You probably don’t know of any corporations whose mission statements explicitly say they want to make as much money as possible at the sacrifice of others and the breakdown of society. But that is just what many businesses do when they utilize unsustainable practices like underpaying workers, degrading the environment and wasting resources.
It doesn’t have to be this way. As Pope Francis put it during his September trip to the US: “Harnessing the spirit of enterprise is an essential element of an economy which seeks to be modern, inclusive and sustainable … business is a noble vocation directed to producing the wealth and improving the world.” In other words, when it comes to business, purpose is key.
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We’re all looking to be part of something bigger than ourselves. Purpose is something that rallies people in a way that profit never will. So how do you step up as a leader and power your business with purpose?
The secret is aligning your company’s business model with your core values.
Identify customers’ values as well as your own
In mapping out your company’s values, the key is to not only think about your own personal standards, but also your clients’. In the case of my company, Gravity Payments, I spent several years talking with small business owners and trying to understand their pain points. Eventually, I noticed a common thread tying those conversations together: bad faith. Many small business owners felt they were being lied to, cheated and ripped off by people who promised better prices and service but didn’t deliver. It made them skeptical of any business that offered them the world – and, over time, it gave them the impression that an entire industry was shady.
They wanted honesty and transparency, and I wanted to change their perception of my sector. So I made honesty and transparency the foundation of my company. Eventually, that drew clients to us.
They were able to connect with us in a way they weren’t able to with other payment processors. This focus on honesty and transparency continues to pay off: on average, we keep our customers five times longer than our competitors.
Seek out the best people most aligned with your mission
If your team isn’t buying into your objectives, undoubtedly your clients will know. At Gravity, we hire for fit rather than experience. We want people with a strong sense of ownership, pride and responsibility, who go above and beyond and fix whatever needs to be. We want people who think like the business owners we serve.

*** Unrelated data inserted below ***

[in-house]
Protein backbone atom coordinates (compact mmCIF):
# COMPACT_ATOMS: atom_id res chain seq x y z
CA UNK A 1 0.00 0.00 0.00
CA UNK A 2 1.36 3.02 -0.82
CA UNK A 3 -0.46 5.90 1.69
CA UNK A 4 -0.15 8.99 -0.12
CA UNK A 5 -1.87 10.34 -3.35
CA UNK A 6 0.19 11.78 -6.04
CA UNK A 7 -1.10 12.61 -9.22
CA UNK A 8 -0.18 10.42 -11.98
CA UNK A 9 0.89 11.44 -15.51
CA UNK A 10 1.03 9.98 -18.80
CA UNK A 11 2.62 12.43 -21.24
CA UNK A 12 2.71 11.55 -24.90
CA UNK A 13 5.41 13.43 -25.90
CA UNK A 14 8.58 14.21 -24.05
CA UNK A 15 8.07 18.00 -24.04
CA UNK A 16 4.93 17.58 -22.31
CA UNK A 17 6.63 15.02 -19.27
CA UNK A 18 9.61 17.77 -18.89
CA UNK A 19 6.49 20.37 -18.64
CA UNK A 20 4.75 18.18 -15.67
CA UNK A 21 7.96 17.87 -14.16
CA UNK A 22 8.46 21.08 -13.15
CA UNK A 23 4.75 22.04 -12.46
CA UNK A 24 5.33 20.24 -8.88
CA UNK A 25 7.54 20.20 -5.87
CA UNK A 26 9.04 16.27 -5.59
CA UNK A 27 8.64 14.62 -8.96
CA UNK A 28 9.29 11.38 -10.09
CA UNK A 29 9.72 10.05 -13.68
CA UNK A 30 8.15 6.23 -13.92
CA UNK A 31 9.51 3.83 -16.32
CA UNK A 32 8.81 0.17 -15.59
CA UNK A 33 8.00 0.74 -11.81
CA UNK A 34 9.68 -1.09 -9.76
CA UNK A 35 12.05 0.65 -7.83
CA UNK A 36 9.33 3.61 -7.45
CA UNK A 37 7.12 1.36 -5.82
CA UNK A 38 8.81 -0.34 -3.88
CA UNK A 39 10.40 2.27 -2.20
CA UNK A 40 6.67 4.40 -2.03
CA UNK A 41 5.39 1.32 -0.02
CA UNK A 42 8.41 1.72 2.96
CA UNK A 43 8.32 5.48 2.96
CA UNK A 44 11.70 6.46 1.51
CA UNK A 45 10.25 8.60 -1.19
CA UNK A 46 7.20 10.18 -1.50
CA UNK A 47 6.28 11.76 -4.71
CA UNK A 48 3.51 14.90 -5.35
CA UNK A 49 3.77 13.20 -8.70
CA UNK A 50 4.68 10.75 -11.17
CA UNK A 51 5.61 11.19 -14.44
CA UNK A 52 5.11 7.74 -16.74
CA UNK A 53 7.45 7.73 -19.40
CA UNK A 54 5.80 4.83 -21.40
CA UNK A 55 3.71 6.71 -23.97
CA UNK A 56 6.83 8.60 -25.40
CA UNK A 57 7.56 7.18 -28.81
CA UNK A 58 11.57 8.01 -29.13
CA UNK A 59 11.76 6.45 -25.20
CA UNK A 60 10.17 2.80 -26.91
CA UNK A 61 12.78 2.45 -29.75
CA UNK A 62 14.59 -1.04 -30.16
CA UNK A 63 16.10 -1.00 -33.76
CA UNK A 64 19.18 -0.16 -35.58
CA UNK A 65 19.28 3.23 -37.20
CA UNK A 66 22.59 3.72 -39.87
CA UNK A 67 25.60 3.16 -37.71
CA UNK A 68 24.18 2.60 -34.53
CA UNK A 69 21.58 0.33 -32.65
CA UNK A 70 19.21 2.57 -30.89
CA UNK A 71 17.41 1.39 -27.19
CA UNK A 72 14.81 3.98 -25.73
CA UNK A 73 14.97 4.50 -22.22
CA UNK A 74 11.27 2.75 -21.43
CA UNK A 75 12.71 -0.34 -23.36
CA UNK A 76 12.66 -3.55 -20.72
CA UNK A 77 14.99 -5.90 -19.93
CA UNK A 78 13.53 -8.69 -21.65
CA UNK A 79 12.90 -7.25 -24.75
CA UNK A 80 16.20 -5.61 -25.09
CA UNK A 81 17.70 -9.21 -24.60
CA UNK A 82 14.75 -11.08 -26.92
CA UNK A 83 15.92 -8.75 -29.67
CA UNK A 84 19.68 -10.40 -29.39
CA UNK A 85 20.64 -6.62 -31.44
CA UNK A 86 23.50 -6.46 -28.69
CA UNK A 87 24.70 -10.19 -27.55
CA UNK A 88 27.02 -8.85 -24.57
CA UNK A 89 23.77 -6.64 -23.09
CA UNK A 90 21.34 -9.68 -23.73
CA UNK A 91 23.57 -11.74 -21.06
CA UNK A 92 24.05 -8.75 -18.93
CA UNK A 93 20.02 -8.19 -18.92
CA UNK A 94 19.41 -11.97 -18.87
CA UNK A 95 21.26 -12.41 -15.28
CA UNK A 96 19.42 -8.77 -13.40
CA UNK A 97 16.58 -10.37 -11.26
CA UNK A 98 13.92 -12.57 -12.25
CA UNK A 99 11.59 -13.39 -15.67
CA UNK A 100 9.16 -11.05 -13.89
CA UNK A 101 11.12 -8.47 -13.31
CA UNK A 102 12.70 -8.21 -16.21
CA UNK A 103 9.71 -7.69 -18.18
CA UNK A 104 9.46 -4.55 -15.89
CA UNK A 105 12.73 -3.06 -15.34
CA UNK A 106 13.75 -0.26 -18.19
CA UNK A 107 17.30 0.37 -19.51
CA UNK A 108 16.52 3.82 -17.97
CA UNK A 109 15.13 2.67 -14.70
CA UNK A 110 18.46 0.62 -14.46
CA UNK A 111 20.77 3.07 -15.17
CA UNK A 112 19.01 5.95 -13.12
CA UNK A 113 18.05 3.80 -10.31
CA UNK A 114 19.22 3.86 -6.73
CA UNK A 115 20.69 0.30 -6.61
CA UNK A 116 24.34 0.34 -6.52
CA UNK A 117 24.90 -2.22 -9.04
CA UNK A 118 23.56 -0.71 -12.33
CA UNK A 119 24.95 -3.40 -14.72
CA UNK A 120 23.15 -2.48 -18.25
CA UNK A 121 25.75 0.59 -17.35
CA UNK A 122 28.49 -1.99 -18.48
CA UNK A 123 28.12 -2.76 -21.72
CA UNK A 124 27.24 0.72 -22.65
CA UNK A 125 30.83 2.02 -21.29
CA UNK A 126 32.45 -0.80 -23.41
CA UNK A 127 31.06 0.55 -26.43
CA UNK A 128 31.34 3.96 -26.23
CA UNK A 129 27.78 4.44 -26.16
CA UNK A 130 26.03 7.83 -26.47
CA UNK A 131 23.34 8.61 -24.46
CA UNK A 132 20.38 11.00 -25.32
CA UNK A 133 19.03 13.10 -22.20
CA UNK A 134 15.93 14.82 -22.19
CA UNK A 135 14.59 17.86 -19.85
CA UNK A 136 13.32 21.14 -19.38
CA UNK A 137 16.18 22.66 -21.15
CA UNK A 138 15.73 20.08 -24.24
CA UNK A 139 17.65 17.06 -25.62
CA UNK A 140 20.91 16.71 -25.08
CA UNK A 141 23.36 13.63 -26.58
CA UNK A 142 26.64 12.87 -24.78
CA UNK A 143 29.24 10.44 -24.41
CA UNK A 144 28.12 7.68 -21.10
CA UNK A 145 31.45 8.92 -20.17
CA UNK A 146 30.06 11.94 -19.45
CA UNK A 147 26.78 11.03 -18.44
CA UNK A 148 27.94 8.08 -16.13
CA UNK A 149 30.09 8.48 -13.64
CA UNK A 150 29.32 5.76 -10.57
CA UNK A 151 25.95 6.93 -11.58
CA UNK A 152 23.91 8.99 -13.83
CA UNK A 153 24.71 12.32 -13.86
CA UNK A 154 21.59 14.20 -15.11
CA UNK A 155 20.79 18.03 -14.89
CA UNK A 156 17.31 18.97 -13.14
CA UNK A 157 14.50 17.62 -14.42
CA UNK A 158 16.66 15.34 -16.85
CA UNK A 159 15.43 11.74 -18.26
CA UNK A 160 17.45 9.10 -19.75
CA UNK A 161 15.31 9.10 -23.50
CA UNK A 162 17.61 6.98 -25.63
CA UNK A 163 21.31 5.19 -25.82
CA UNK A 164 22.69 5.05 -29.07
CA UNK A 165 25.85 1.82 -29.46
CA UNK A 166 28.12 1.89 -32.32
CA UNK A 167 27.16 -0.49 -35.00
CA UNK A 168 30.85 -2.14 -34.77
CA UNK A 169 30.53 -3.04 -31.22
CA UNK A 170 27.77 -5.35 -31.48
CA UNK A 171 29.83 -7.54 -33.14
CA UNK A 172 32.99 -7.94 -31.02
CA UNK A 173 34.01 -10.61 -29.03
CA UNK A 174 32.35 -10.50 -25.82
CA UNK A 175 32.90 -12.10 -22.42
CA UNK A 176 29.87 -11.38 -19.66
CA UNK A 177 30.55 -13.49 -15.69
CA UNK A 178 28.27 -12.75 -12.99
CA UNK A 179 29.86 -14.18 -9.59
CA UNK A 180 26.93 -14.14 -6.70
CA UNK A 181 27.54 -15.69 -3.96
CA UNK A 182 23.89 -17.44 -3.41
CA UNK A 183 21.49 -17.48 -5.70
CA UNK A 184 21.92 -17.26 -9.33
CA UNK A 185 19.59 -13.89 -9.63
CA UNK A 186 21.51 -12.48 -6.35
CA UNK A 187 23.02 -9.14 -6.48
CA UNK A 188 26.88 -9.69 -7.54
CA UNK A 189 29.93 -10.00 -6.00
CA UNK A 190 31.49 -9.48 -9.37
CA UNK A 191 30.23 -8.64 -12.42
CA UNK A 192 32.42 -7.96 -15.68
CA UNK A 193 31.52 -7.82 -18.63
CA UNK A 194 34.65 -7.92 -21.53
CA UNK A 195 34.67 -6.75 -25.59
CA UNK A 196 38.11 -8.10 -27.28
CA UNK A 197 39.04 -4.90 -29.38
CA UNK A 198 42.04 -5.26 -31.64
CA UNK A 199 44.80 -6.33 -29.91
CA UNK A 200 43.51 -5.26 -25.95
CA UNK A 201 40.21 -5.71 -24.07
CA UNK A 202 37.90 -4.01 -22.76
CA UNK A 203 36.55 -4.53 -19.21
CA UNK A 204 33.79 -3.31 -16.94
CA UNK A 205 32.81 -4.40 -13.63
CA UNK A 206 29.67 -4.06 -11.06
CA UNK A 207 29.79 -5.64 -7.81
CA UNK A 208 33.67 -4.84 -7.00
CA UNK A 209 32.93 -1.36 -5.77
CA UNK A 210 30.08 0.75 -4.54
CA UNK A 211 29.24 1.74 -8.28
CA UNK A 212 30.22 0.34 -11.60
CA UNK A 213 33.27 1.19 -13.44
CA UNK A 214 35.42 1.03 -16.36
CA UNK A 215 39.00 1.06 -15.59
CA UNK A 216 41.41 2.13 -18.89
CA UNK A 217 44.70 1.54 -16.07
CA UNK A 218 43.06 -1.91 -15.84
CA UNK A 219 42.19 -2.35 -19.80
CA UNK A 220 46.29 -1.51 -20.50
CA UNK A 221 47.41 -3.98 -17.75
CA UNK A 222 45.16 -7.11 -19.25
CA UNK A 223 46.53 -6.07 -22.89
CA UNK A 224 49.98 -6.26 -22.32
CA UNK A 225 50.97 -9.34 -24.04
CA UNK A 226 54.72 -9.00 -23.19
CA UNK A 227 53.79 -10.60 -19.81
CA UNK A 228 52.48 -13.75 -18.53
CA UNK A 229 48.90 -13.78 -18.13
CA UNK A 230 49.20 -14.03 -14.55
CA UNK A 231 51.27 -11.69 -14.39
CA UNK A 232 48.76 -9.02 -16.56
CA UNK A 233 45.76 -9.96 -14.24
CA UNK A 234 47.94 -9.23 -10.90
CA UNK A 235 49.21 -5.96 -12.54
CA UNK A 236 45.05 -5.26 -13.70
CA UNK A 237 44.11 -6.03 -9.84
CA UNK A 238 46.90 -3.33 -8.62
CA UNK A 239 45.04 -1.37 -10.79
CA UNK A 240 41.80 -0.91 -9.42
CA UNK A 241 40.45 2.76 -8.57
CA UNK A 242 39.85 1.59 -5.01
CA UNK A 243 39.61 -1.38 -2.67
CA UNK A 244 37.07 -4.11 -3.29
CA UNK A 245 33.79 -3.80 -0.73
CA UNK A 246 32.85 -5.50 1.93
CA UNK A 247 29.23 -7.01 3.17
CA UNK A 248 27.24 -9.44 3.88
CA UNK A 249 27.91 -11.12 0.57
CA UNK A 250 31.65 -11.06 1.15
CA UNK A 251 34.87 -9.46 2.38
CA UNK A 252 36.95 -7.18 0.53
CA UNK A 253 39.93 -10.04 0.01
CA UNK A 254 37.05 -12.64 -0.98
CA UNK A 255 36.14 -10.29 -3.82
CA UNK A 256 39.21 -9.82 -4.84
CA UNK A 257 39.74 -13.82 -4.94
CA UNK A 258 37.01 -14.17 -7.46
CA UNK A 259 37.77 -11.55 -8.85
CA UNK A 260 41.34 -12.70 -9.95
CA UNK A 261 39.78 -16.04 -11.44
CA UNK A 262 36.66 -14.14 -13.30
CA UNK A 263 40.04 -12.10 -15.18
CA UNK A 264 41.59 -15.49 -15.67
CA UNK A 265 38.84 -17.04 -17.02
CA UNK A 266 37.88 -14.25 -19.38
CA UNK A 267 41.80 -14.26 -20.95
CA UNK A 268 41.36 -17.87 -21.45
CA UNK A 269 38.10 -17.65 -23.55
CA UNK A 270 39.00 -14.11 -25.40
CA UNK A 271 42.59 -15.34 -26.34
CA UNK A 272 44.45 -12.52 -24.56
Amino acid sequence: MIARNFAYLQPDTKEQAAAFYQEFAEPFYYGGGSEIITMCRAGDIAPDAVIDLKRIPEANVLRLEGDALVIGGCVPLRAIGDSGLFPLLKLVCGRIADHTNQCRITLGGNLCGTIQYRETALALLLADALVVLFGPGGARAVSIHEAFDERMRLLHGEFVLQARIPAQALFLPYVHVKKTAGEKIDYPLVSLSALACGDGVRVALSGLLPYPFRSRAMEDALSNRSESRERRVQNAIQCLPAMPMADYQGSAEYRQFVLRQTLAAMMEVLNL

To uncover these traits, we start with multi-hour interviews by different team members. As our potential hires tell their stories, we find out if they fit our culture, and if they’re the kind of workers who will stay up late answering phone calls in their pajamas from merchants during emergencies, cancel dates to help a client whose terminals are down or drive out of their way to drop off receipt paper. We want to know if they’re the kind of people who will bring our mission to life on a daily basis.
Find a unique way to hold yourselves accountable
Historically, profit is the main – and often the only – scorecard for business. But if purpose is your goal, the quest for profit needs to be combined with some measure of how your team is living up to your company’s values.
Ways to assess this include individual feedback sessions, weekly companywide surveys and annual team polls. At Gravity, we use TINYpulse, a service that allows each team member to provide anonymous feedback on how those in leadership positions are serving the company according to our values. It also helps us measure happiness and recognize employees who have gone above and beyond serving our clients.
One way I’ve been able to hold myself accountable is by incorporating a new wage structure at my company. The moment I found out I could afford to pay my employees a minimum annual salary of $70,000 was the moment I put my character to the ultimate test. Was I going to do what I said I believed in? I consulted with a few people, but ultimately knew it was a moral imperative. A few weeks later I made the announcement.
It’s the best money I’ve ever spent.
One simple action – holding ourselves accountable to our purpose – has made all the difference in our success and, most importantly, has bettered the lives of our team. Not only have they been unleashed to fulfill their full potential, but they are able to afford reliable transportation and a home with running water, live closer to the office and spend more time with family, pay off debts, and responsibly start families of their own.
My hope is that this creates a ripple effect that will positively impact the lives of others.
As I mentioned in the beginning, we all want to be part of something bigger. For my part, I want to create a world where values-based companies suck up all the oxygen and take over the economy. I don’t mind if existing companies convert, but I want to send out of business the ones that don’t.
When I’m 70, I want to say I was part of completely reshaping the economy at a moment when it stopped being about making the most money possible and became about purpose, service and making a difference. It’s not doing business as usual, but doing business better.
(originally posted via The Guardian)